ANDREW MAY’S A GROWING CONCERN COLUMN: Warm days bring color in winter

BEFORE WE PLOW into produce-producing gardening, I need to take a good portion of this column to talk about a few tasks and concerns emerging because our very lovely spring-like weather of late.

As you many have already noticed in your travels out and about, flowers are beginning to appear.

Crocuses are abloom, the native rhododendron is showing pink color and the catlins are dangling on the birches.

Well, fear not, for although some or most of these plants may be slightly early this year, they all indeed bloom in winter, and we are already at midwinter, so these plants are predictably in bloom roughly for their time.

However, many folks are asking me if it is time to prune because they see new growth on their roses, hydrangeas, vines, area ornamental shrubs.

NO! (The exceptions are fruit and nut trees.)

All pruning is stimulating, and here on the North Olympic Peninsula we reliably and historically get heavy frosts and cold the last half of February or early March.

New growth manifesting itself as new shoots, newly forced leaves or breaking buds are extremely vulnerable to hard frost their first week or two.

To prune now is to simulate this scenario, and many, if not all perennial plants, rely on their exterior mass to shade them, creating a windbreak to aid them in overwintering.

However, today you should be seeking out bare-root plants, for now is both the ideal time and beginning of this short, market phenomenon.

I just saw bare root roses in bags five days ago.

Bare-root trees, berries, shrubs, perennials ground covers or bushes are the absolute best way to buy a larger plant at a lower price.

Planting them now gets them established by the start of summer.

Next up is dormant oil spray, volk oil or superior oil, which are all one and the same.

If you have fruit trees, nuts, Japanese maples, ornamental fruit trees or any of a multitude of ornamental shrubs that are susceptible to overwintering insects like the scale, cottony aphid, or mealy bug, this oil application is spot on for treatment with little or no residual damage and environmental harm.

I will begin next week’s column with more particulars, but you need to be doing this very soon.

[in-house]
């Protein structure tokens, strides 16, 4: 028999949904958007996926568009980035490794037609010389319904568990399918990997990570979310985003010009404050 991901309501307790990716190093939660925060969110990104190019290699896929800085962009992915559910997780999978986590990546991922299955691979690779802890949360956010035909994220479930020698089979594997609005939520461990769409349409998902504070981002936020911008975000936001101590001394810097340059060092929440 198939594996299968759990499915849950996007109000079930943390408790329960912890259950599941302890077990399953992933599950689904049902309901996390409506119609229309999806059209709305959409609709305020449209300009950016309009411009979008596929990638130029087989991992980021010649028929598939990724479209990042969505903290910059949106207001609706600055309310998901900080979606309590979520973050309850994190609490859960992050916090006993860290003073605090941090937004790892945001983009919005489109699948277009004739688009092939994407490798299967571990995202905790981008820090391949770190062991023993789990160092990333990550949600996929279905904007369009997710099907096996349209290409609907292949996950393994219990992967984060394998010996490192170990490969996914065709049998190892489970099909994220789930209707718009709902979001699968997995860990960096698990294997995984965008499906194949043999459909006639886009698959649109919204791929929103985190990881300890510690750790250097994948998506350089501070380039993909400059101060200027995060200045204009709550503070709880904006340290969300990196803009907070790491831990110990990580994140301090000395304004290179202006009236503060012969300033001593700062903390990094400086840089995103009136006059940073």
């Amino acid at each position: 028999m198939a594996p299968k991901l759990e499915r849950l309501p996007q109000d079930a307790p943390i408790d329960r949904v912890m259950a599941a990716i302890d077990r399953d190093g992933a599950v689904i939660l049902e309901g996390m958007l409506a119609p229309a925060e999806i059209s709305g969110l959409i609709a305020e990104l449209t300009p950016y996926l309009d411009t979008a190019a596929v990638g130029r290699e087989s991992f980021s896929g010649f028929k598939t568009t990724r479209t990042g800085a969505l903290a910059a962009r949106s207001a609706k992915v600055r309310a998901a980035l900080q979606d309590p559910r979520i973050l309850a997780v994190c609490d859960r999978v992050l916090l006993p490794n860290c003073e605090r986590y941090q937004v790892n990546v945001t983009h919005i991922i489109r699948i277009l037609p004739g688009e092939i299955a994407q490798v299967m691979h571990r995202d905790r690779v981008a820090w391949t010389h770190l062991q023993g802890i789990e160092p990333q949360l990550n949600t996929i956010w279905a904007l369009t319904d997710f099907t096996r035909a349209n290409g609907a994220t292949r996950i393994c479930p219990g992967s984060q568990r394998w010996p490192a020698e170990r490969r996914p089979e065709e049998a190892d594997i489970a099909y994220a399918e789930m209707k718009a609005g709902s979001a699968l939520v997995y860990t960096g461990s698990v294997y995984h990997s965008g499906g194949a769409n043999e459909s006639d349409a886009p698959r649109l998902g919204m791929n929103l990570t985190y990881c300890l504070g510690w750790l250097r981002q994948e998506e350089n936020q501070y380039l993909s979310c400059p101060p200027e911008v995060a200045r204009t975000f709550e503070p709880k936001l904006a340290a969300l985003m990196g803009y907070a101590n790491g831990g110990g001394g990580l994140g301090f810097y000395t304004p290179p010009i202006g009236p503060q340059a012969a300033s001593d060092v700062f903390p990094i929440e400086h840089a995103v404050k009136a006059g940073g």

So go out and buy the highest grade oil, which means in the 90th percentile range for refinement.

This is a simple and easy treatment of major perennial pest problems.

Then, too, beware of the weeds. I have already seen little seedlings sprouting, and a new generation this early will mean tens of thousands of more weeds come September.

Hoe them up, or my favorite thing to do during winter weather is to smother them with a layer of new top soil, compost or mulch.

Beware of slugs and mice as your crocuses pop, your lilies heave upward, hostas peer out of the soil or primulas bloom.

The new hatch of these gluttonous, ravaging, plant- destroying creatures start off the new year by destroying these delicious, succulent new plants of spring.

Please, please use only pet-safe products when fending off mice and slugs.

I have heard too many sad stories from my veterinarian wife of families in heartbreak because Fluffy or Spot died slowly in agony because of slug or mice bait.

On to produce. Vegetables, berries, nuts and fruit all thrive here year-round because of our great weather.

The first step for you is expectation and location.

First is determining what it is you want.

Is it just an herb garden, orchard or year-round produce for the kitchen?

Determining what you want will determine the space required, crop integration and plant selection.

And you need to know this right up front because produce gardens are solar factories.

They pretty much require as much sunlight as possible — more than 65 to 70 percent of the day for great production.

That factor alone can severely limit your available space and thus your expectations.

Remember, you can hang window boxes, cut down trees or remove fence lines or the RV in order get more area.

You may also realize your neighbor’s trees or the new houses next door will soon drastically decrease usable sunny area.

Go out this week, measure areas and make a list prioritizing what you would like to grow, so next week we can work out the formula.


Andrew May is an ornamental horticulturist who dreams of having Clallam and Jefferson counties nationally recognized as “Flower Peninsula USA.” Send him questions c/o Peninsula Daily news, P.O. Box 1330, Port Angeles, WA 98362, or e-mail [email protected] (subject line: Andrew May).

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